database in addition to, or instead of, a written description of the mark. If a sound mark has
been registered by music notation without a listing of the note pattern, the mark lacks
meaning, particularly if the mark is not famous.[19]

With the technological developments the prospective trademark owners are getting increased
opportunities to use sound marks. Perhaps the expanded use of unconventional sound marks
in wireless technology and the Internet will increase the demand for global registration of
sound marks as intellectual property.

The Trademarks Act, 1999 neither recognizes nor restricts the registration of sound as a
trademark. Thus the Indian position with regard to sound, as a trademark is not very clear.
But sound trademarks are now commonplace in the U.S., where Metro-Goldwyn-Mayers
mark of a lion roaring has long been registered for movies. Further, the Trademark law
treaty also provides for recognition of sound as a trademark. However TRIPS, EU directives,
Community Trademark Regulation are all silent upon recognition of sound as a

But for inclusion of sound as a trademark the definition of Trademark can be interpreted
broadly and it does not exclude the possibility of sound being considered as a trademark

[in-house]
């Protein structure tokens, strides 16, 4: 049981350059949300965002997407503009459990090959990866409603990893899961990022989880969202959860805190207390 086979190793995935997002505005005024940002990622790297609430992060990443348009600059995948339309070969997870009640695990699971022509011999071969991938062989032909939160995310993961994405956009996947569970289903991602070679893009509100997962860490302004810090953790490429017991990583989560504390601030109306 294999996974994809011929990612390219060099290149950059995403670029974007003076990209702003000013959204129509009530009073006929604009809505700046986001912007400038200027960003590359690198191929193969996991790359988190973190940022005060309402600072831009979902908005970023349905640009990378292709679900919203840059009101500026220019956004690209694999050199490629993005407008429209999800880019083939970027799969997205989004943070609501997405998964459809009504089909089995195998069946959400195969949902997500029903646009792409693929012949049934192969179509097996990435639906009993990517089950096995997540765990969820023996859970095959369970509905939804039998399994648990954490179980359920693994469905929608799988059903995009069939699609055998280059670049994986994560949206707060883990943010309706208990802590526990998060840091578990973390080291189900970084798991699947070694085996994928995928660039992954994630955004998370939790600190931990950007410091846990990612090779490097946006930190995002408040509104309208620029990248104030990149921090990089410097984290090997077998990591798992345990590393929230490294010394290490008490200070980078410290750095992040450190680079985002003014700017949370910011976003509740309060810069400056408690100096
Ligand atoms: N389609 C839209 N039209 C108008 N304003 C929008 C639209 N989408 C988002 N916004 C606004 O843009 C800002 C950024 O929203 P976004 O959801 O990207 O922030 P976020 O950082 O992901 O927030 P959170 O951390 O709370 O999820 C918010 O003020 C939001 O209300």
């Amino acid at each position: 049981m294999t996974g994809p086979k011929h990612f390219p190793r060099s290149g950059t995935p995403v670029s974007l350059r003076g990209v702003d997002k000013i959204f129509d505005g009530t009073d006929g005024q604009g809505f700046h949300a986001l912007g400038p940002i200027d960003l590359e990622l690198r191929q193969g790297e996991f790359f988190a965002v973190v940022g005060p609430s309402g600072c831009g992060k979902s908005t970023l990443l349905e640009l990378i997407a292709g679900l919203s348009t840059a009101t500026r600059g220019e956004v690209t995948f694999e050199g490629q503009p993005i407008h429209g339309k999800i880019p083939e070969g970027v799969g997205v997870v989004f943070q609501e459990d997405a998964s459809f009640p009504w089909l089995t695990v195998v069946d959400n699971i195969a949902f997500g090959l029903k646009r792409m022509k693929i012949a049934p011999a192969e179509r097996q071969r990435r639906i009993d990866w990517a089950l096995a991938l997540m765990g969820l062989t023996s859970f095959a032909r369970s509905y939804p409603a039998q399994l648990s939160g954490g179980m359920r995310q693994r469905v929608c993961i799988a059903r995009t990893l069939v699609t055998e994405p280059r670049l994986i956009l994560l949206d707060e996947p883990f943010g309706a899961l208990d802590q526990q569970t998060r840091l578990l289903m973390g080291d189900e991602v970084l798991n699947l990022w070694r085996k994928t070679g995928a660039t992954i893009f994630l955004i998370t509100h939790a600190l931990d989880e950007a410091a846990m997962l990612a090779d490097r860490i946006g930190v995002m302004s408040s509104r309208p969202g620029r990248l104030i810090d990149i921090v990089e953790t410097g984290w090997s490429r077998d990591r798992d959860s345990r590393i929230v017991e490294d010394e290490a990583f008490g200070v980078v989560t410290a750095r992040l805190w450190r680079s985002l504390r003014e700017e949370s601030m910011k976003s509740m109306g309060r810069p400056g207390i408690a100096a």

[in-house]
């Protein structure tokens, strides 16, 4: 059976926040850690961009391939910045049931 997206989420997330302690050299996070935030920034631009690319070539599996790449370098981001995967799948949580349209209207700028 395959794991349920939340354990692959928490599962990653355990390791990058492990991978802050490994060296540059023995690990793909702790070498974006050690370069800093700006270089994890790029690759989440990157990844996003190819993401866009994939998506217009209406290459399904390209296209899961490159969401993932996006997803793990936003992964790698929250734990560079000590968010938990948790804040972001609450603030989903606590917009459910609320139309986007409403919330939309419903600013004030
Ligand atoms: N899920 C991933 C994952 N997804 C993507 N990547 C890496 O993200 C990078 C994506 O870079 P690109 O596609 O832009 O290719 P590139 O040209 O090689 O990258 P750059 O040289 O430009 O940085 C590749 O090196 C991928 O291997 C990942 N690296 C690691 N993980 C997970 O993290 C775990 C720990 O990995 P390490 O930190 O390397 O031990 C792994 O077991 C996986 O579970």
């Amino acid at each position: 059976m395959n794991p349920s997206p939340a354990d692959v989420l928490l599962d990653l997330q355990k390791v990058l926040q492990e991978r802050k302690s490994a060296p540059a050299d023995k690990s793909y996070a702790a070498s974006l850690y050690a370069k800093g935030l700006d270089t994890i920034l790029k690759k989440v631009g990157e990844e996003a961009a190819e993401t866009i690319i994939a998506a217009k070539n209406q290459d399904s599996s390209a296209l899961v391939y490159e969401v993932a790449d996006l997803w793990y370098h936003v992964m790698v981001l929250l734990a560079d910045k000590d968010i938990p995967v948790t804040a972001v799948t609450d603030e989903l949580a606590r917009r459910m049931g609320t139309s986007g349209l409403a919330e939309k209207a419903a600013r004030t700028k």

provided they are represented graphically and are capable of distinguishing the good from
others. Generally, to meet the criteria for the registration of sound as a trademark their
musical notation along with its sound recording is provided.[21]


A scent mark was first recognized in 1990 in United States when plumeria scent added to
sewing thread was registered as a trademark. Shortly after the U.S. plumeria case, the scent of
fresh cut grass for tennis balls was registered as a European trademark, and the odour of beer
for dart flights and the scent of roses for tyres was registered in the U.K. The second
application was lodged by Sumitomo Rubber Co., which applied to register a floral
fragrance/smell reminiscent of roses as applied to tyres. This request was successful and
became known as the first UKs olfactory trademark.[22]